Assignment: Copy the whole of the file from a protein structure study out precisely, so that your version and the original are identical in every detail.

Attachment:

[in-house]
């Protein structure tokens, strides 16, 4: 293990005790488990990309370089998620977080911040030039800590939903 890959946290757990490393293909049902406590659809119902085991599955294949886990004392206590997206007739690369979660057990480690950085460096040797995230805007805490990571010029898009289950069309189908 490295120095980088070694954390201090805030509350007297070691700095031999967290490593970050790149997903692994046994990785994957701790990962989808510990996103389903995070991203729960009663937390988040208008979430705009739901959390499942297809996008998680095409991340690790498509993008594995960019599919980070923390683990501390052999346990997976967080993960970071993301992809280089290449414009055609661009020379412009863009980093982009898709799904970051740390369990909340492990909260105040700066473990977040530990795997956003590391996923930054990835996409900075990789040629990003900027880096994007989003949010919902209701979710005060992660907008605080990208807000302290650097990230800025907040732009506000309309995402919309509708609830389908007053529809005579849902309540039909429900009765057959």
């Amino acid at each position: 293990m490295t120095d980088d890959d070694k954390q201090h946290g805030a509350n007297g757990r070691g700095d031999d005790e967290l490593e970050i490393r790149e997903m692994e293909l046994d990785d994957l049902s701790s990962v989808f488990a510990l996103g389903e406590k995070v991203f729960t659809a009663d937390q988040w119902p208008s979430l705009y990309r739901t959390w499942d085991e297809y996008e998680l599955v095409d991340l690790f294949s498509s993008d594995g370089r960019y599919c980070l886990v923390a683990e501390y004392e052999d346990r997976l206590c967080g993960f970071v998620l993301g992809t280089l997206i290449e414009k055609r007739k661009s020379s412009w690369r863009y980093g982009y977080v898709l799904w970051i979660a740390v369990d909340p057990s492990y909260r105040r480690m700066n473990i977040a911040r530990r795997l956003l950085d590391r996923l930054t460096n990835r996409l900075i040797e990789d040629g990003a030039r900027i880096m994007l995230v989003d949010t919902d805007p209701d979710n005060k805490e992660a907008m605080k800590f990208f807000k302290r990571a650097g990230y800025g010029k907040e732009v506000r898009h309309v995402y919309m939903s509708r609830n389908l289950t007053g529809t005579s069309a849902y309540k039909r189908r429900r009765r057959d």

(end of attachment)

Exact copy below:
[in-house]
């Protein structure tokens, strides 16, 4: 293990005790488990990309370089998620977080911040030039800590939903 890959946290757990490393293909049902406590659809119902085991599955294949886990004392206590997206007739690369979660057990480690950085460096040797995230805007805490990571010029898009289950069309189908 490295120095980088070694954390201090805030509350007297070691700095031999967290490593970050790149997903692994046994990785994957701790990962989808510990996103389903995070991203729960009663937390988040208008979430705009739901959390499942297809996008998680095409991340690790498509993008594995960019599919980070923390683990501390052999346990997976967080993960970071993301992809280089290449414009055609661009020379412009863009980093982009898709799904970051740390369990909340492990909260105040700066473990977040530990795997956003590391996923930054990835996409900075990789040629990003900027880096994007989003949010919902209701979710005060992660907008605080990208807000302290650097990230800025907040732009506000309309995402919309509708609830389908007053529809005579849902309540039909429900009765057959």
């Amino acid at each position: 293990m490295t120095d980088d890959d070694k954390q201090h946290g805030a509350n007297g757990r070691g700095d031999d005790e967290l490593e970050i490393r790149e997903m692994e293909l046994d990785d994957l049902s701790s990962v989808f488990a510990l996103g389903e406590k995070v991203f729960t659809a009663d937390q988040w119902p208008s979430l705009y990309r739901t959390w499942d085991e297809y996008e998680l599955v095409d991340l690790f294949s498509s993008d594995g370089r960019y599919c980070l886990v923390a683990e501390y004392e052999d346990r997976l206590c967080g993960f970071v998620l993301g992809t280089l997206i290449e414009k055609r007739k661009s020379s412009w690369r863009y980093g982009y977080v898709l799904w970051i979660a740390v369990d909340p057990s492990y909260r105040r480690m700066n473990i977040a911040r530990r795997l956003l950085d590391r996923l930054t460096n990835r996409l900075i040797e990789d040629g990003a030039r900027i880096m994007l995230v989003d949010t919902d805007p209701d979710n005060k805490e992660a907008m605080k800590f990208f807000k302290r990571a650097g990230y800025g010029k907040e732009v506000r898009h309309v995402y919309m939903s509708r609830n389908l289950t007053g529809t005579s069309a849902y309540k039909r189908r429900r009765r057959d």